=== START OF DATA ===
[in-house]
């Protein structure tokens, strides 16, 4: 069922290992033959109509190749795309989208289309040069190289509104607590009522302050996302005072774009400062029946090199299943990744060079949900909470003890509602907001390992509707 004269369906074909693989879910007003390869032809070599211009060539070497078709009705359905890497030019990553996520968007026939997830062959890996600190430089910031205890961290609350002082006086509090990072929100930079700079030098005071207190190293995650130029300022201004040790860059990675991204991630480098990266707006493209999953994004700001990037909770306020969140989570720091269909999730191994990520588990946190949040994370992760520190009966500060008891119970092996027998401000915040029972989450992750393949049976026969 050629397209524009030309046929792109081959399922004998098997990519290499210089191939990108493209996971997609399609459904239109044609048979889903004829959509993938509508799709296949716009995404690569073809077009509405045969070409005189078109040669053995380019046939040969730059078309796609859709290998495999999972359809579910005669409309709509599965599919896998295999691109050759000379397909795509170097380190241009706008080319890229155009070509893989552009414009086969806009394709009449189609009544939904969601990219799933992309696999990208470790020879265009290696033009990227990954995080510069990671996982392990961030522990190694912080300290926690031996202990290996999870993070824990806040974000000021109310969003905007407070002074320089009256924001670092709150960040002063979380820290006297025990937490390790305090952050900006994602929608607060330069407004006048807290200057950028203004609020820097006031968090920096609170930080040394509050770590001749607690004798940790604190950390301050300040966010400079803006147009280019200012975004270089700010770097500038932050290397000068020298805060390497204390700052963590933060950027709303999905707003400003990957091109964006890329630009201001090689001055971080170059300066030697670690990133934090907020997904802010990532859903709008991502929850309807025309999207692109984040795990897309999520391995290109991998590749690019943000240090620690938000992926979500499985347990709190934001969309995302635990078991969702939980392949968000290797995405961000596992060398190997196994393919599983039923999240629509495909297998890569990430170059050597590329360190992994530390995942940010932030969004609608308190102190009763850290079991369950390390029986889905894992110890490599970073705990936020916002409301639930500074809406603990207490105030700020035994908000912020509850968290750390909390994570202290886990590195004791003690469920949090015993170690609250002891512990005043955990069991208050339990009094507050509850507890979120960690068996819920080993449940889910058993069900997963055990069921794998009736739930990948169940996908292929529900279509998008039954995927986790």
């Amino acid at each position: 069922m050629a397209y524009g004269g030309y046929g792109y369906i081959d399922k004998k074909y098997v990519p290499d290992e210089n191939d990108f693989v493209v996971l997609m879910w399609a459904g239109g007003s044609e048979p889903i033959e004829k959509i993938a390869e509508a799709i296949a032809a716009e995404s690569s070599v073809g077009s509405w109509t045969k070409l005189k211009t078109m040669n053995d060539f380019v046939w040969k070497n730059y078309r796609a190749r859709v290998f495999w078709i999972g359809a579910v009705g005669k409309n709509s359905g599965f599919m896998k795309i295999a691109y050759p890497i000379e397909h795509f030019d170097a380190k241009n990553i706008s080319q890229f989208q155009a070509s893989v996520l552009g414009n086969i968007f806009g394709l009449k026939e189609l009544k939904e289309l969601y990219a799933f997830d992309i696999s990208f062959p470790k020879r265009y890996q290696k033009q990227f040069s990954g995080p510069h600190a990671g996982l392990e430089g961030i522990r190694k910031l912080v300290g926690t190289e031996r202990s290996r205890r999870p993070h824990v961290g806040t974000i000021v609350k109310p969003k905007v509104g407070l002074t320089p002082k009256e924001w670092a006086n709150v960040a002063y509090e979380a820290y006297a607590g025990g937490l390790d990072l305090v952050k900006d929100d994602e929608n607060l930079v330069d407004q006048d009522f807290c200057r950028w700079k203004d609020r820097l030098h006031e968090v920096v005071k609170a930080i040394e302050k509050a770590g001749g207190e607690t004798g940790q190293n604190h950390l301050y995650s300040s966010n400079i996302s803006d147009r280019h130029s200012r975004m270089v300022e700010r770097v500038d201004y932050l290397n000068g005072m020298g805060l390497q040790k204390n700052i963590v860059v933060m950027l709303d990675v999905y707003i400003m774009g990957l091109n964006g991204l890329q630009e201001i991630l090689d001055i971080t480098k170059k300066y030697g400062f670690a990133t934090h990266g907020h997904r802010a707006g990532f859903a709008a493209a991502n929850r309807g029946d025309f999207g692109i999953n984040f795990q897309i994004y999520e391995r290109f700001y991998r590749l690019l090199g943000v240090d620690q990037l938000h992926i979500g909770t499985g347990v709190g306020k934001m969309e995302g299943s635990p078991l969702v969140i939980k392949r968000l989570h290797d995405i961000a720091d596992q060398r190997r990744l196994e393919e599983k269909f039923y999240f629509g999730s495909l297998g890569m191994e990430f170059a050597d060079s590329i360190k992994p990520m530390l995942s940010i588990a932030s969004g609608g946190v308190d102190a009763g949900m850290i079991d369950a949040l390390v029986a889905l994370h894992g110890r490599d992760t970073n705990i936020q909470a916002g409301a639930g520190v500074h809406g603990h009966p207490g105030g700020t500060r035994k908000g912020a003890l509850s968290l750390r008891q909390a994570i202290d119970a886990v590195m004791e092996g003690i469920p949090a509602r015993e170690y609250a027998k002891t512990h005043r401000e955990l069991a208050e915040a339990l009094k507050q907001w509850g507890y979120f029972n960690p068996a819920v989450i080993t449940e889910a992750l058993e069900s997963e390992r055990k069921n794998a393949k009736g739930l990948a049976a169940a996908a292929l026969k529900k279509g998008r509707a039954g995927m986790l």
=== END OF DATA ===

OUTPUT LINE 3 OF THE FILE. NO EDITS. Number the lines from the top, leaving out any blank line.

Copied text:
């Amino acid at each position: 069922m050629a397209y524009g004269g030309y046929g792109y369906i081959d399922k004998k074909y098997v990519p290499d290992e210089n191939d990108f693989v493209v996971l997609m879910w399609a459904g239109g007003s044609e048979p889903i033959e004829k959509i993938a390869e509508a799709i296949a032809a716009e995404s690569s070599v073809g077009s509405w109509t045969k070409l005189k211009t078109m040669n053995d060539f380019v046939w040969k070497n730059y078309r796609a190749r859709v290998f495999w078709i999972g359809a579910v009705g005669k409309n709509s359905g599965f599919m896998k795309i295999a691109y050759p890497i000379e397909h795509f030019d170097a380190k241009n990553i706008s080319q890229f989208q155009a070509s893989v996520l552009g414009n086969i968007f806009g394709l009449k026939e189609l009544k939904e289309l969601y990219a799933f997830d992309i696999s990208f062959p470790k020879r265009y890996q290696k033009q990227f040069s990954g995080p510069h600190a990671g996982l392990e430089g961030i522990r190694k910031l912080v300290g926690t190289e031996r202990s290996r205890r999870p993070h824990v961290g806040t974000i000021v609350k109310p969003k905007v509104g407070l002074t320089p002082k009256e924001w670092a006086n709150v960040a002063y509090e979380a820290y006297a607590g025990g937490l390790d990072l305090v952050k900006d929100d994602e929608n607060l930079v330069d407004q006048d009522f807290c200057r950028w700079k203004d609020r820097l030098h006031e968090v920096v005071k609170a930080i040394e302050k509050a770590g001749g207190e607690t004798g940790q190293n604190h950390l301050y995650s300040s966010n400079i996302s803006d147009r280019h130029s200012r975004m270089v300022e700010r770097v500038d201004y932050l290397n000068g005072m020298g805060l390497q040790k204390n700052i963590v860059v933060m950027l709303d990675v999905y707003i400003m774009g990957l091109n964006g991204l890329q630009e201001i991630l090689d001055i971080t480098k170059k300066y030697g400062f670690a990133t934090h990266g907020h997904r802010a707006g990532f859903a709008a493209a991502n929850r309807g029946d025309f999207g692109i999953n984040f795990q897309i994004y999520e391995r290109f700001y991998r590749l690019l090199g943000v240090d620690q990037l938000h992926i979500g909770t499985g347990v709190g306020k934001m969309e995302g299943s635990p078991l969702v969140i939980k392949r968000l989570h290797d995405i961000a720091d596992q060398r190997r990744l196994e393919e599983k269909f039923y999240f629509g999730s495909l297998g890569m191994e990430f170059a050597d060079s590329i360190k992994p990520m530390l995942s940010i588990a932030s969004g609608g946190v308190d102190a009763g949900m850290i079991d369950a949040l390390v029986a889905l994370h894992g110890r490599d992760t970073n705990i936020q909470a916002g409301a639930g520190v500074h809406g603990h009966p207490g105030g700020t500060r035994k908000g912020a003890l509850s968290l750390r008891q909390a994570i202290d119970a886990v590195m004791e092996g003690i469920p949090a509602r015993e170690y609250a027998k002891t512990h005043r401000e955990l069991a208050e915040a339990l009094k507050q907001w509850g507890y979120f029972n960690p068996a819920v989450i080993t449940e889910a992750l058993e069900s997963e390992r055990k069921n794998a393949k009736g739930l990948a049976a169940a996908a292929l026969k529900k279509g998008r509707a039954g995927m986790l």